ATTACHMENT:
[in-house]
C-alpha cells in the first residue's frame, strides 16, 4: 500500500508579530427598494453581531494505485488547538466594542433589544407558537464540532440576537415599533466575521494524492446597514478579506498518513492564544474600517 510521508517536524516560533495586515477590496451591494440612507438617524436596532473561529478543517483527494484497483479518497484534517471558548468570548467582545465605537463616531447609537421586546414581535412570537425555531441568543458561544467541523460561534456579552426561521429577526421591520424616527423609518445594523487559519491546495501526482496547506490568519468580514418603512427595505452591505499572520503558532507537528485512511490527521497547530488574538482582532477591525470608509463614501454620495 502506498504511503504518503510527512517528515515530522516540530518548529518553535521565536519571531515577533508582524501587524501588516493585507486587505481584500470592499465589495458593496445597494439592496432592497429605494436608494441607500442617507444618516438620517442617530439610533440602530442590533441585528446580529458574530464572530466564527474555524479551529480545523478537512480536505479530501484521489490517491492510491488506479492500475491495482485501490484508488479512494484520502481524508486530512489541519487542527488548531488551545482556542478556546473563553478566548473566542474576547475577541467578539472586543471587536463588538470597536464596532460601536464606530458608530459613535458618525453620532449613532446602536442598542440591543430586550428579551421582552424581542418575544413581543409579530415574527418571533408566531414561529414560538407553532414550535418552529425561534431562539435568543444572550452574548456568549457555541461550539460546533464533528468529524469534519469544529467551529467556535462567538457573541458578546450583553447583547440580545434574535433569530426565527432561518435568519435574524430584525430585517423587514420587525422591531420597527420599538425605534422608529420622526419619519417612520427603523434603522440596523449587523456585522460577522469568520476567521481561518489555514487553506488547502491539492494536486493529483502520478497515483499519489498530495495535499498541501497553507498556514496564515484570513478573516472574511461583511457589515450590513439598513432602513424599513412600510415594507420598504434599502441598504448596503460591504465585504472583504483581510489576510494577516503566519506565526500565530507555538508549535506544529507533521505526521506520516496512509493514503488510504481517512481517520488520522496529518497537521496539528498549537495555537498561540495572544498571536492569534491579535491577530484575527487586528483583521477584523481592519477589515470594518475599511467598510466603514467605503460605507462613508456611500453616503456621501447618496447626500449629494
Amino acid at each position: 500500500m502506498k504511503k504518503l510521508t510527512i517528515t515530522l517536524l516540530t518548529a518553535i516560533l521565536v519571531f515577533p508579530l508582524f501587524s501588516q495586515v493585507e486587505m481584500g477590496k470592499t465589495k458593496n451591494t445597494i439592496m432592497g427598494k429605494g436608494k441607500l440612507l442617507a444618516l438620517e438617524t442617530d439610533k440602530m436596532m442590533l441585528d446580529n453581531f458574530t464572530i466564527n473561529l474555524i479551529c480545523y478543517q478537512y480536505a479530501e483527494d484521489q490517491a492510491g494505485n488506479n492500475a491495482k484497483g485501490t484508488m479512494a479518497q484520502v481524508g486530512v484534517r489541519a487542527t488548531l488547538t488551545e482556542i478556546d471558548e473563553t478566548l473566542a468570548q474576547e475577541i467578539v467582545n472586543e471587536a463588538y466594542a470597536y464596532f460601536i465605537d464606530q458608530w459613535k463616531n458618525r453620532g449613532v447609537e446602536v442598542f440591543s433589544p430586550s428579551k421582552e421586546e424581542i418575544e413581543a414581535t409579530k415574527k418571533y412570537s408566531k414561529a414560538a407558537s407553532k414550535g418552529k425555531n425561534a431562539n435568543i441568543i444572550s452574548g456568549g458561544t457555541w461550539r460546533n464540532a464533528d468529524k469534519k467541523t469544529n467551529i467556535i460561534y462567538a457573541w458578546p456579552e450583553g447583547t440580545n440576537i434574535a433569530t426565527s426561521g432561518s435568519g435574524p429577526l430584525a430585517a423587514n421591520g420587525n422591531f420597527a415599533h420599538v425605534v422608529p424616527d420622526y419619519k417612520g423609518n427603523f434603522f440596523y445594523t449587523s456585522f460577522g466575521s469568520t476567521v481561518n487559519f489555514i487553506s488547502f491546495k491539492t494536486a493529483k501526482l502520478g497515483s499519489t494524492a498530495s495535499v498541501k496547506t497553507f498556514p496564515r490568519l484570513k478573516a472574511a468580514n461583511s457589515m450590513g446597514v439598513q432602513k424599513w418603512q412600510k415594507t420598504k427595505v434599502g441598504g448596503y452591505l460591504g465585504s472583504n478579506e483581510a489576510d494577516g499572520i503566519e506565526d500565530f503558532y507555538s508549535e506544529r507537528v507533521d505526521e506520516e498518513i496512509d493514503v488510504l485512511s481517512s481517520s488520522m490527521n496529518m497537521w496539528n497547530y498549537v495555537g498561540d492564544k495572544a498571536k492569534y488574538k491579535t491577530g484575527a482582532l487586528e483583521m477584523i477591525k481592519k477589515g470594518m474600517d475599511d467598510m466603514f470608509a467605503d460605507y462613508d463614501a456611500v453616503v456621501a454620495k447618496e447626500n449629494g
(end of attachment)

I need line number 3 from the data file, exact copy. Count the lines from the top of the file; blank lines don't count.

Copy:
Amino acid at each position: 500500500m502506498k504511503k504518503l510521508t510527512i517528515t515530522l517536524l516540530t518548529a518553535i516560533l521565536v519571531f515577533p508579530l508582524f501587524s501588516q495586515v493585507e486587505m481584500g477590496k470592499t465589495k458593496n451591494t445597494i439592496m432592497g427598494k429605494g436608494k441607500l440612507l442617507a444618516l438620517e438617524t442617530d439610533k440602530m436596532m442590533l441585528d446580529n453581531f458574530t464572530i466564527n473561529l474555524i479551529c480545523y478543517q478537512y480536505a479530501e483527494d484521489q490517491a492510491g494505485n488506479n492500475a491495482k484497483g485501490t484508488m479512494a479518497q484520502v481524508g486530512v484534517r489541519a487542527t488548531l488547538t488551545e482556542i478556546d471558548e473563553t478566548l473566542a468570548q474576547e475577541i467578539v467582545n472586543e471587536a463588538y466594542a470597536y464596532f460601536i465605537d464606530q458608530w459613535k463616531n458618525r453620532g449613532v447609537e446602536v442598542f440591543s433589544p430586550s428579551k421582552e421586546e424581542i418575544e413581543a414581535t409579530k415574527k418571533y412570537s408566531k414561529a414560538a407558537s407553532k414550535g418552529k425555531n425561534a431562539n435568543i441568543i444572550s452574548g456568549g458561544t457555541w461550539r460546533n464540532a464533528d468529524k469534519k467541523t469544529n467551529i467556535i460561534y462567538a457573541w458578546p456579552e450583553g447583547t440580545n440576537i434574535a433569530t426565527s426561521g432561518s435568519g435574524p429577526l430584525a430585517a423587514n421591520g420587525n422591531f420597527a415599533h420599538v425605534v422608529p424616527d420622526y419619519k417612520g423609518n427603523f434603522f440596523y445594523t449587523s456585522f460577522g466575521s469568520t476567521v481561518n487559519f489555514i487553506s488547502f491546495k491539492t494536486a493529483k501526482l502520478g497515483s499519489t494524492a498530495s495535499v498541501k496547506t497553507f498556514p496564515r490568519l484570513k478573516a472574511a468580514n461583511s457589515m450590513g446597514v439598513q432602513k424599513w418603512q412600510k415594507t420598504k427595505v434599502g441598504g448596503y452591505l460591504g465585504s472583504n478579506e483581510a489576510d494577516g499572520i503566519e506565526d500565530f503558532y507555538s508549535e506544529r507537528v507533521d505526521e506520516e498518513i496512509d493514503v488510504l485512511s481517512s481517520s488520522m490527521n496529518m497537521w496539528n497547530y498549537v495555537g498561540d492564544k495572544a498571536k492569534y488574538k491579535t491577530g484575527a482582532l487586528e483583521m477584523i477591525k481592519k477589515g470594518m474600517d475599511d467598510m466603514f470608509a467605503d460605507y462613508d463614501a456611500v453616503v456621501a454620495k447618496e447626500n449629494g